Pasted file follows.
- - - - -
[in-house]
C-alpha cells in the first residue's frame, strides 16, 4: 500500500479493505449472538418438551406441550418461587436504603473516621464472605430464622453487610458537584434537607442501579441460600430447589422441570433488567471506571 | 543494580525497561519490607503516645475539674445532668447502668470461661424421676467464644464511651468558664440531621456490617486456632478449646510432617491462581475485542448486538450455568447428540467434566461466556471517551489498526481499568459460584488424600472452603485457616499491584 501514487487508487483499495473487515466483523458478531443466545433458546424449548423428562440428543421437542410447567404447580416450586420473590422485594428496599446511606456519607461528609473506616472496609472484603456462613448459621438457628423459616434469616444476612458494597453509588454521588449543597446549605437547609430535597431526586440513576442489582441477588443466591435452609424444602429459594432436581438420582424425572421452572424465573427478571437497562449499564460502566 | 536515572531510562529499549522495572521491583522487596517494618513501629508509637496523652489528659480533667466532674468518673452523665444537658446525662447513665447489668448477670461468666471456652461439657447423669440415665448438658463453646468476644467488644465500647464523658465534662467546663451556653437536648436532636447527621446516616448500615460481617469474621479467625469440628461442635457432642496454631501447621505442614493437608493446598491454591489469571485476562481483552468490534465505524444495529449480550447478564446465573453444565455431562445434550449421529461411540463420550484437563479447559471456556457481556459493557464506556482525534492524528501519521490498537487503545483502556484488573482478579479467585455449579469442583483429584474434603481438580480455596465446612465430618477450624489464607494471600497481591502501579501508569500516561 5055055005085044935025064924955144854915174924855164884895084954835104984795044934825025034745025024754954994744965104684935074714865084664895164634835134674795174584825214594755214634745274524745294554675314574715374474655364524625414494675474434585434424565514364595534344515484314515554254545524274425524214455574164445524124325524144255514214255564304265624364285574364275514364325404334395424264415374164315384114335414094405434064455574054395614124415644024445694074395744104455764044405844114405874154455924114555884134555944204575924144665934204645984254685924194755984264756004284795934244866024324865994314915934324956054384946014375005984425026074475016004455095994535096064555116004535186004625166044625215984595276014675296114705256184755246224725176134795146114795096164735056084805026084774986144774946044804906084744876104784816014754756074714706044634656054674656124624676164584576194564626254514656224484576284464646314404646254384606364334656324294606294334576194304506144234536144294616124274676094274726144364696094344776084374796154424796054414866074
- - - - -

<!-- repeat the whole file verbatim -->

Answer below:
[in-house]
C-alpha cells in the first residue's frame, strides 16, 4: 500500500479493505449472538418438551406441550418461587436504603473516621464472605430464622453487610458537584434537607442501579441460600430447589422441570433488567471506571 | 543494580525497561519490607503516645475539674445532668447502668470461661424421676467464644464511651468558664440531621456490617486456632478449646510432617491462581475485542448486538450455568447428540467434566461466556471517551489498526481499568459460584488424600472452603485457616499491584 501514487487508487483499495473487515466483523458478531443466545433458546424449548423428562440428543421437542410447567404447580416450586420473590422485594428496599446511606456519607461528609473506616472496609472484603456462613448459621438457628423459616434469616444476612458494597453509588454521588449543597446549605437547609430535597431526586440513576442489582441477588443466591435452609424444602429459594432436581438420582424425572421452572424465573427478571437497562449499564460502566 | 536515572531510562529499549522495572521491583522487596517494618513501629508509637496523652489528659480533667466532674468518673452523665444537658446525662447513665447489668448477670461468666471456652461439657447423669440415665448438658463453646468476644467488644465500647464523658465534662467546663451556653437536648436532636447527621446516616448500615460481617469474621479467625469440628461442635457432642496454631501447621505442614493437608493446598491454591489469571485476562481483552468490534465505524444495529449480550447478564446465573453444565455431562445434550449421529461411540463420550484437563479447559471456556457481556459493557464506556482525534492524528501519521490498537487503545483502556484488573482478579479467585455449579469442583483429584474434603481438580480455596465446612465430618477450624489464607494471600497481591502501579501508569500516561 5055055005085044935025064924955144854915174924855164884895084954835104984795044934825025034745025024754954994744965104684935074714865084664895164634835134674795174584825214594755214634745274524745294554675314574715374474655364524625414494675474434585434424565514364595534344515484314515554254545524274425524214455574164445524124325524144255514214255564304265624364285574364275514364325404334395424264415374164315384114335414094405434064455574054395614124415644024445694074395744104455764044405844114405874154455924114555884134555944204575924144665934204645984254685924194755984264756004284795934244866024324865994314915934324956054384946014375005984425026074475016004455095994535096064555116004535186004625166044625215984595276014675296114705256184755246224725176134795146114795096164735056084805026084774986144774946044804906084744876104784816014754756074714706044634656054674656124624676164584576194564626254514656224484576284464646314404646254384606364334656324294606294334576194304506144234536144294616124274676094274726144364696094344776084374796154424796054414866074